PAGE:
Wednesday News, October 2
Le Mars Resident Claims City's Earth Work De-valued Home
(Le Mars) -- The Le Mars City Council heard from a resident today claiming the city's actions have reduced the value of his home, and he is seeking compensation. Terrance Frericks owns property located at 301 4th Street Southwest. Frericks says the home is now being occupied by his daughter and grandchildren. However, Frericks says the home is full of mold and mildew as a result of water that has been backed up due to earth construction from the city. Frericks is asking the city to pay him for the property since, according to him it has lost its value. The city will investigate and discuss the situation further and will take it up at the next council meeting.
Fall Clean Up Data Released
(Le Mars) -- During the recent Le Mars Fall Clean Up Week, more than 108,550 pounds of waste products were disposed at the Plymouth County Landfill facilities. Bill Cole, Assistant City Administrator, says the amount equalling to slightly more than 54 tons was about 15,000 pounds less than the spring clean up days. The Fall Clean up is a time when the city offers amnesty on disposal fees. 190 residents participated in the fall clean up, which is 74 fewer people than the spring clean up days. A year ago, 234 people disposed more than 109,200 pounds of waste products. Fall Clean Up allowed people to dispose white goods appliances, construction and demolition, furniture, and fencing. Weekly garbage and trash were not allowed to be included in the special waste disposal.
Fire Department Issues Monthly Report
(Le Mars) -- The Le Mars Fire and Rescue Department has issued both its monthly and quarterly reports. During the month of September, the fire department responded to a total of 35 calls, of which 8 were fires, 7 rescue calls, 5 officer investigations, and 15 requests for services. During September, the Le Mars Fire and Rescue Department was awarded a 2012 Life Safety Achievement Award. The fire department wishes to remind Le Mars residents and businesses that October 6th through October 12th is National Fire Prevention Week. The annual pancake and sausage breakfast fundraiser is scheduled for Sunday, October 6th at Fire Station #1 between 8:00 a.m. and 12:00 noon. Members of the Le Mars Fire Department will also be serving ice cream at the Blue Bunny Ice Cream Parlor on Wednesday, October 9th between 5:00 p.m. and 8:00 p.m. The Fire Department
will have a fire truck parked outside of the ice cream parlor during the time they are serving ice cream.
Road Crews Close 120th Street For Bridge Repair
(Le Mars) -- Plymouth County Secondary Roads Department is closing 120th Street between
County road K-18 and Evergreen Avenue. That closure begins today and it is expected to remain closed until mid-November. Crews are replacing a bridge.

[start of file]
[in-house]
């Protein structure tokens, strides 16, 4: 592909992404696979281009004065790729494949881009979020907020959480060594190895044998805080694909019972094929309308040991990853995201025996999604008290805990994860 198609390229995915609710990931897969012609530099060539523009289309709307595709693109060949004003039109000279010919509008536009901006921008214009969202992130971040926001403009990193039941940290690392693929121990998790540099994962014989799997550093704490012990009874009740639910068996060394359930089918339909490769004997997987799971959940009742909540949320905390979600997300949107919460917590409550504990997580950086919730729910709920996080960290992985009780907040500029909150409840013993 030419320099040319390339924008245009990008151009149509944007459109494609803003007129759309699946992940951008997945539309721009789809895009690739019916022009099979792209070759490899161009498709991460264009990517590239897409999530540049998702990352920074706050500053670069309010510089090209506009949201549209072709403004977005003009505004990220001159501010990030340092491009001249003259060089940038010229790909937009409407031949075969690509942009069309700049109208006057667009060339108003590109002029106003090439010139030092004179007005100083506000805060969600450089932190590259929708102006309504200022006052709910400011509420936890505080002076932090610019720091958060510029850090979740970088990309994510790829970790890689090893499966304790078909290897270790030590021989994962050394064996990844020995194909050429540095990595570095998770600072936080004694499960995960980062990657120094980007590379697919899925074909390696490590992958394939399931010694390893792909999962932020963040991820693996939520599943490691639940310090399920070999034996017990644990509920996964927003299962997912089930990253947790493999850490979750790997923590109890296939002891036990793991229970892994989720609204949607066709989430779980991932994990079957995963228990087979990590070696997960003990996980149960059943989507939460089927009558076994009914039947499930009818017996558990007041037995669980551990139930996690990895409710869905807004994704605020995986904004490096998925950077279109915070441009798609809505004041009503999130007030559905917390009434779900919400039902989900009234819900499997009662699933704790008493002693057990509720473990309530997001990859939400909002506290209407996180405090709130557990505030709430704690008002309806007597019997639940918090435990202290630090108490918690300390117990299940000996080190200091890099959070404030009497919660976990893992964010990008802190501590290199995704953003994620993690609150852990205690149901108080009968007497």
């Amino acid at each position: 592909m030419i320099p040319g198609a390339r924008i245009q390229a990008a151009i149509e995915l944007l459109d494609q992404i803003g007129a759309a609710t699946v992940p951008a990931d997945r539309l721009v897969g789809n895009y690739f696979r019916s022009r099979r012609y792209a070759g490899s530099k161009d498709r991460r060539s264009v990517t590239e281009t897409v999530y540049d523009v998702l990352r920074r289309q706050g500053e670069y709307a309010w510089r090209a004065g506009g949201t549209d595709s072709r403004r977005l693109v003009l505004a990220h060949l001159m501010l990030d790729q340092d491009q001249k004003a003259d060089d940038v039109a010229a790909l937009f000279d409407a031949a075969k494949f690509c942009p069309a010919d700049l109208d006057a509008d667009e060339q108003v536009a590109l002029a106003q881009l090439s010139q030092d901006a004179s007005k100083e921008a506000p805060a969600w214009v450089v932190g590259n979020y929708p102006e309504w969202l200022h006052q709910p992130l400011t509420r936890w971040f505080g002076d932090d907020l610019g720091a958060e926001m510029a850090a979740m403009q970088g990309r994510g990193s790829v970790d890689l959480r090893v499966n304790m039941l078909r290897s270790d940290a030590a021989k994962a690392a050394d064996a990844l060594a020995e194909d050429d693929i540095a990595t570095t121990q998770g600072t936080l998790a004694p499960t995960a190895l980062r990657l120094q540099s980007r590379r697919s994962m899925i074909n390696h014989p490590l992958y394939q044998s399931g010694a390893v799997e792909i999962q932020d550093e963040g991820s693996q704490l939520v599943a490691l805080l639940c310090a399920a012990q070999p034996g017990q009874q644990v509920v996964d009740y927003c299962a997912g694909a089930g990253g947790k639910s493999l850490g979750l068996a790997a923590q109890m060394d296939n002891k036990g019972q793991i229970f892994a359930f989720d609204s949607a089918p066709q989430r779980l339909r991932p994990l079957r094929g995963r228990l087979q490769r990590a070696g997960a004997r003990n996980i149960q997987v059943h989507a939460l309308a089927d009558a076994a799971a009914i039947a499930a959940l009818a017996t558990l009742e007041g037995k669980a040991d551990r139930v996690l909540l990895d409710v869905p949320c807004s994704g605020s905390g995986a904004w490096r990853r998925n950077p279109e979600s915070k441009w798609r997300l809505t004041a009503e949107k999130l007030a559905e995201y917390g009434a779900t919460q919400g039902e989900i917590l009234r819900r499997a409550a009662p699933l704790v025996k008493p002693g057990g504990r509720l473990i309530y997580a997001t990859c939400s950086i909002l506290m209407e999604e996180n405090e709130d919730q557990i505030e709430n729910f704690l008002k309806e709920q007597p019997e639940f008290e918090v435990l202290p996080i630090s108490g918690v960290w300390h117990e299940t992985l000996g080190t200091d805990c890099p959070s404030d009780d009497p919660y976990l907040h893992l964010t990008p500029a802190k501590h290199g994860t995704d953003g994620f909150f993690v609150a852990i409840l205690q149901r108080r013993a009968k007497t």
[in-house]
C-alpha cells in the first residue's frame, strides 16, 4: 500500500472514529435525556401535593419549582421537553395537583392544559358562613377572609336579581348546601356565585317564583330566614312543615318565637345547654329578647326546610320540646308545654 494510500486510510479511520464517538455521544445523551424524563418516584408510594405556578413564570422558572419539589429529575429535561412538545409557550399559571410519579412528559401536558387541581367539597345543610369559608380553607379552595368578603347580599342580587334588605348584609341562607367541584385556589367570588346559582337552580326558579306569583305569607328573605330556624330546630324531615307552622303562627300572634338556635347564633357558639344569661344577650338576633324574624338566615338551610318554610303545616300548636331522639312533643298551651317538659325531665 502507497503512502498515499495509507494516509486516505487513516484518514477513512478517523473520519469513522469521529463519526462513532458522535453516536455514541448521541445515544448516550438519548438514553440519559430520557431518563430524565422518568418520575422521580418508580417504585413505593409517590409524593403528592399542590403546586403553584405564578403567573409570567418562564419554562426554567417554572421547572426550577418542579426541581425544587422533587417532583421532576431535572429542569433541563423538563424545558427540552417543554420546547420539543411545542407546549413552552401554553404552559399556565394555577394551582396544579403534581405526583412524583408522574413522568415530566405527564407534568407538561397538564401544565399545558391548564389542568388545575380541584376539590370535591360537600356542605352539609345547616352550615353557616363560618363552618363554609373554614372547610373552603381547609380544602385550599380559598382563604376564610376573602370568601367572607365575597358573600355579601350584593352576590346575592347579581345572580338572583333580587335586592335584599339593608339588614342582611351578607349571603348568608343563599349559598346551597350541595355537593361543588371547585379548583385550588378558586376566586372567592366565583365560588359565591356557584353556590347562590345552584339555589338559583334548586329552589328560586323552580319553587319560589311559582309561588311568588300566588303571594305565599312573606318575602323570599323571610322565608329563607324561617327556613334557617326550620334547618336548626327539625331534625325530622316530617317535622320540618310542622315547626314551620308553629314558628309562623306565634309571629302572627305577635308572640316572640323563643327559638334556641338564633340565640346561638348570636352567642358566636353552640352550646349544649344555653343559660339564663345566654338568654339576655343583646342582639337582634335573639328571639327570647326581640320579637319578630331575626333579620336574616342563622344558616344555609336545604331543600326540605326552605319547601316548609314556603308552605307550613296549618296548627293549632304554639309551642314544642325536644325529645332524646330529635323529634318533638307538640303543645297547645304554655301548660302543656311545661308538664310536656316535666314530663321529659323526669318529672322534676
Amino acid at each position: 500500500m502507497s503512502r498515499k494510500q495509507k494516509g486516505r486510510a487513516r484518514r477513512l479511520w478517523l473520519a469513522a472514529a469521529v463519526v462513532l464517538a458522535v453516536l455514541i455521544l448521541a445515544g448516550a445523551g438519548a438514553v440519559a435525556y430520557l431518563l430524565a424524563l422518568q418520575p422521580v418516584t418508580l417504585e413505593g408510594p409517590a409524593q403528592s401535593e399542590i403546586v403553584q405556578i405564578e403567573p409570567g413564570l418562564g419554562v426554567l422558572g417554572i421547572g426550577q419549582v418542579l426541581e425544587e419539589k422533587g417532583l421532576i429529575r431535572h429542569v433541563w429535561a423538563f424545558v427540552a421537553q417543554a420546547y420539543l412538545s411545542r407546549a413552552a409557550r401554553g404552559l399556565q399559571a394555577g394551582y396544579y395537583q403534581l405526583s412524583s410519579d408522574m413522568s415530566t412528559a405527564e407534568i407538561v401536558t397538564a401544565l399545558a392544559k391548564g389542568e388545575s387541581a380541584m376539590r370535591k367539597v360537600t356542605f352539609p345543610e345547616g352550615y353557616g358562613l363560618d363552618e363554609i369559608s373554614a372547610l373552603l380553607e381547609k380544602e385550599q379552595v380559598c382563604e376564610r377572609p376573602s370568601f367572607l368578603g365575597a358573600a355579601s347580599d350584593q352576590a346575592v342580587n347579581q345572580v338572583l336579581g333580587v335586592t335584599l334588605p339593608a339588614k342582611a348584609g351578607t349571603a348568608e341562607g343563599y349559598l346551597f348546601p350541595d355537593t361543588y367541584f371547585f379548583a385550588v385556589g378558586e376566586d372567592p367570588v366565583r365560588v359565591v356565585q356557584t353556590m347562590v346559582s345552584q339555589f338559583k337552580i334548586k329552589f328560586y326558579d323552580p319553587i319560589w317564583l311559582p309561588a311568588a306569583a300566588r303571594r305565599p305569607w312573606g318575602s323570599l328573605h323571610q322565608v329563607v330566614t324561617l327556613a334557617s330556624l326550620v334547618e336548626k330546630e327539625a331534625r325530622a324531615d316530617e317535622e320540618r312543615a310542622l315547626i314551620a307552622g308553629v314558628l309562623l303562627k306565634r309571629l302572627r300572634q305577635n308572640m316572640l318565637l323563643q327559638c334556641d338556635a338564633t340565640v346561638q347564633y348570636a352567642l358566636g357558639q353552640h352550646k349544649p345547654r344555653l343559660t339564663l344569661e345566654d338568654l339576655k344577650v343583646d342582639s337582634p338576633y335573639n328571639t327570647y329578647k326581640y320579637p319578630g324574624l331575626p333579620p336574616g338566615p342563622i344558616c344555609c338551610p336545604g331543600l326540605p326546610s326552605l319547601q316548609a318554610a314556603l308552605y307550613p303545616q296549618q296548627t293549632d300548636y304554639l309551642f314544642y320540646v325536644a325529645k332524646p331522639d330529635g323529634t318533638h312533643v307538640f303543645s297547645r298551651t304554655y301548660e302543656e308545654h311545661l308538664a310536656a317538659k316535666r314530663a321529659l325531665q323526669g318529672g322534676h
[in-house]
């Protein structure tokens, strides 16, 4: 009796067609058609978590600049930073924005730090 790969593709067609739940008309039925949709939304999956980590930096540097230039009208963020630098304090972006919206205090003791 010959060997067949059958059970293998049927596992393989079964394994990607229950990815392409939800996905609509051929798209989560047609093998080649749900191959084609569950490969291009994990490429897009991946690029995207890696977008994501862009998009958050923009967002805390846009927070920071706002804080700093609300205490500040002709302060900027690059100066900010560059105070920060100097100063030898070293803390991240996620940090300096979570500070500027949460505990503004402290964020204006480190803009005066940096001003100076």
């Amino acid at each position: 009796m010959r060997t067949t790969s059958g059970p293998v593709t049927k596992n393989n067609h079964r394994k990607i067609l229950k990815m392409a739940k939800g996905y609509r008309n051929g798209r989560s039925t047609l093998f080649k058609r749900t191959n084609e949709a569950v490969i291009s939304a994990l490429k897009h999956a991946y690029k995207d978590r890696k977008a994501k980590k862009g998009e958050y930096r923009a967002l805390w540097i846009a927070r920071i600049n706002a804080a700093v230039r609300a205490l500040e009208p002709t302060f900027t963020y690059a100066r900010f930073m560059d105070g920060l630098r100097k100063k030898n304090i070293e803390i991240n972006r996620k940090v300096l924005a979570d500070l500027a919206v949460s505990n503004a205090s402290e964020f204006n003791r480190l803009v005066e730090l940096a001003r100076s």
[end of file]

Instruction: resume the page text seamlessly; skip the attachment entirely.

Cushing Man Killed By Steer
CUSHING, Iowa (AP) - The Woodbury County Sheriff's Office says a steer killed a western Iowa man who was trying to move the animal.
52-year-old Larry Johnson, of Cushing, died Monday night after he was injured while trying to load a 900-pound steer onto a trailer.
Woodbury County Sheriff's Office Lt. Tony Wingert says the animal injured Johnson while both were inside the trailer.
An ambulance crew rushed Johnson to a helicopter landing zone, but he died before the copter arrived.
Wingert says Johnson's daughter and another person were helping Johnson load the steer.
The animal was being moved because it was aggressive and had damaged a pen.
Grassley Comments On Government Shutdown
(Washington) -- Congress still has not yet resolved their differences with the federal budget as we begin day two of the federal government shutdown. A main sticking point is the funding for the new Affordable Health Care Act, otherwise more commonly referred to as "Obamacare." Iowa Senator Chuck Grassley, in his weekly conference call with reporters in Iowa Tuesday morning, says he's upset the partisan bickering has led to this point.
Grassley, a Republican, says his offices have been ordered to trim back to only "accepted" employees who are essential to the operations. Beginning this afternoon and for the duration of the shutdown, he anticipates having only about 15-percent of his staff on duty.
The Republican-controlled House passed a budget that would fund the federal government only if so-called Obamacare was defunded, a plan the Democrat-run Senate rejected. Given the impasse, Grassley was asked how long the shutdown may last.
The last time the federal government experienced a shutdown was under the Clinton Administration -- twice during late 1995 and early 1996. Those shutdowns lasted six days and 21 days, the longest in history. There have been 17 federal government shutdowns since 1977.